We all know that water is essential for life, and here in the Pacific Northwest where water is gloriously abundant, it is all too easy to be wasteful and take this precious resource for granted. We might look out the window and see the rain pouring down day after day, and think that water scarcity is certainly NOT an issue here—so why bother fixing that leaky faucet or turning off the water while you’re brushing your teeth? However, even in our rainy neck of the woods, it is important to conserve water as much as possible, as this valuable resource is projected to become scarcer in the coming decades with the competing needs of the growing population, agriculture, industry, and the environment. Climate change adds another complication by changing our weather patterns: in the future, climate models for the Pacific Northwest are projecting warmer and wetter winters, and hotter, drier summers, all of which add up to decreased water supply during the hot summer months.
However, fear not: there are simple and painless steps that you can take in your own life to conserve water. The more of these steps you can implement, the better—before you know it, water conservation will be second nature!
- Fix leaky faucets – A faucet that leaks 1 drip per second will on average waste 16 bathtubs of water each month, or a total of nearly 10,000 gallons per year!
- Fix leaky/running toilets – A running toilet can waste as much as 1 gallon per minute, or a whopping 43,200 gallons per month. This is nearly enough to fill an Olympic-sized swimming pool over the course of a year! Some toilet leaks can be silent: some resources suggest dripping a few drops of food coloring into the tank and see if the color shows up in the bowl below without being flushed. If it does, you’ve got a leak. (Fair warning: I haven’t tried this, so don't yell at me if it stains your toilet!)
- Take a shower – We’ve all heard this one: take a short ten-minute shower that uses 10 gallons of water, and skip the bath that uses 40-50 gallons.
- Turn off the faucet when brushing teeth – Leaving the water running wastes 4-6 gallons.
- Be smart about laundry – Only run the washer when it is full, and be sure to match the water level to the load size. Try to reduce the volume of laundry by re-using towels.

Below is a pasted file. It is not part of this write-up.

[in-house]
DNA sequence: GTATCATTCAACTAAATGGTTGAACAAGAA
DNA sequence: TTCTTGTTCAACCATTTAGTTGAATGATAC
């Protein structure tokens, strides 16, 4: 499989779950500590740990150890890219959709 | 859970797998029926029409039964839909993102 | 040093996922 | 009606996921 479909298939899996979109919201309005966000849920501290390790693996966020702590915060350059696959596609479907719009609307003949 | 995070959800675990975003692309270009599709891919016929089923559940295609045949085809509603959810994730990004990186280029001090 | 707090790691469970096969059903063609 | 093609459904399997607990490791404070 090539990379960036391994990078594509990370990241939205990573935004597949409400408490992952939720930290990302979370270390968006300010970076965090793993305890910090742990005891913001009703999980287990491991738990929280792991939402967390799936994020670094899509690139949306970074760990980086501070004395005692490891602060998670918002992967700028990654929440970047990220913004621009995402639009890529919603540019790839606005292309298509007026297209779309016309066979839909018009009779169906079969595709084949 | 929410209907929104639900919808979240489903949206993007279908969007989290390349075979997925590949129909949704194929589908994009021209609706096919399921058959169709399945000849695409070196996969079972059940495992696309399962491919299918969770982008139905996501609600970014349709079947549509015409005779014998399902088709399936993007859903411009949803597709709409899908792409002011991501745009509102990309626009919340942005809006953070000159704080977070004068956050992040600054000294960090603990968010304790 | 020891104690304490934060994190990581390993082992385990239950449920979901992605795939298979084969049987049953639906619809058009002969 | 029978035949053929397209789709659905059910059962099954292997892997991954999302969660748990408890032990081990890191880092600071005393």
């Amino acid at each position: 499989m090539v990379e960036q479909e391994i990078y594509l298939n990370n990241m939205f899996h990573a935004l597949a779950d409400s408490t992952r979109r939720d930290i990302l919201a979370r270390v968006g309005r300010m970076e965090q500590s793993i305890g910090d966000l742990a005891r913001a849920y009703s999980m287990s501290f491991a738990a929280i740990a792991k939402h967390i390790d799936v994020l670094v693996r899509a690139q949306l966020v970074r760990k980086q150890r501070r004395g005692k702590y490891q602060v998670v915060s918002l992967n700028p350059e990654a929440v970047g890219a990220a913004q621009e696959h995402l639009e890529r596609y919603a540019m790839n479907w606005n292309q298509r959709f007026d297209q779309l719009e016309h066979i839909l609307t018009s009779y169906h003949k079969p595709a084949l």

- Use a commercial car wash – A commercial car wash uses about 45 gallons per car, while washing at home can use as much as 80-140 gallons.
- Landscape with native plants – These plants are adapted to the local climate and won’t require watering in excess of whatever precipitation is already readily available
- Set up rain barrels – Save hundreds of gallons of clean, drinkable water by using water from rain barrels for your plants in the yard and house.
- Minimize water use in the yard - Watering the lawn and garden can take a considerable amount of water, adding up to thousands of gallons per day in the summer. Huffpost Green has some great tips for conserving water in the yard.
All of the suggestions above relate to your direct water usage, but it is also crucial to consider your “virtual water” usage. Virtual water refers to the water that is used to produce the food we eat and the products we buy. It takes water (irrigation) to grow food crops, and the manufacturing processes of goods such as clothing, electronics, appliances, personal care products, packaging materials – you name it—uses an alarming amount of water, in addition to the water used to grow/mine/extract the raw materials. Ultimately, the answer to reducing your virtual water usage is to consume less. Buy less stuff, eat less meat, reduce, reuse, recycle... Here are a few specifics to think about (all numbers as reported by the Water Footprint Network):
- One cotton t-shirt = 2,500 liters of water
- One pair of jeans = 8,000 liters of water
- One piece of fruit / vegetable = typically 50-400 liters of water each
- One kg of beef = 15,400 liters of water
- One kg of chicken = 4,330 liters of water
- One bottled water = 3 liters of water… hmm, that just doesn’t add up! (Pacific Institute)
An abundance of water... or is it?
Our lives consume a LOT of water, as you can see from the overwhelming numbers above. The average American household uses 300 gallons of water per day. However, it is important to remember that just because we live in a developed country where water availability is not an issue thanks to technology and infrastructure; that does not justify wastefulness and does not mean that water is a limitless resource. Water tables and aquifers are declining across the country, and with the impending challenges of a changing climate, our water supply may not be quite so abundant in the future. As Anita Roddick states in her book Troubled Water: “Water covers 70% of the planet. Of that, 97% is undrinkable seawater. Another 2% is locked in polar ice caps. Leaving 1% available for human use. Over HALF of that [water] is polluted”. Those numbers paint a sobering illustration of the reality of our global water situation, and provide yet another reason to be conscious of our water use now in hopes that we’ll continue to have enough for the future.
For more creative water saving tips, check out 100+ Ways to Conserve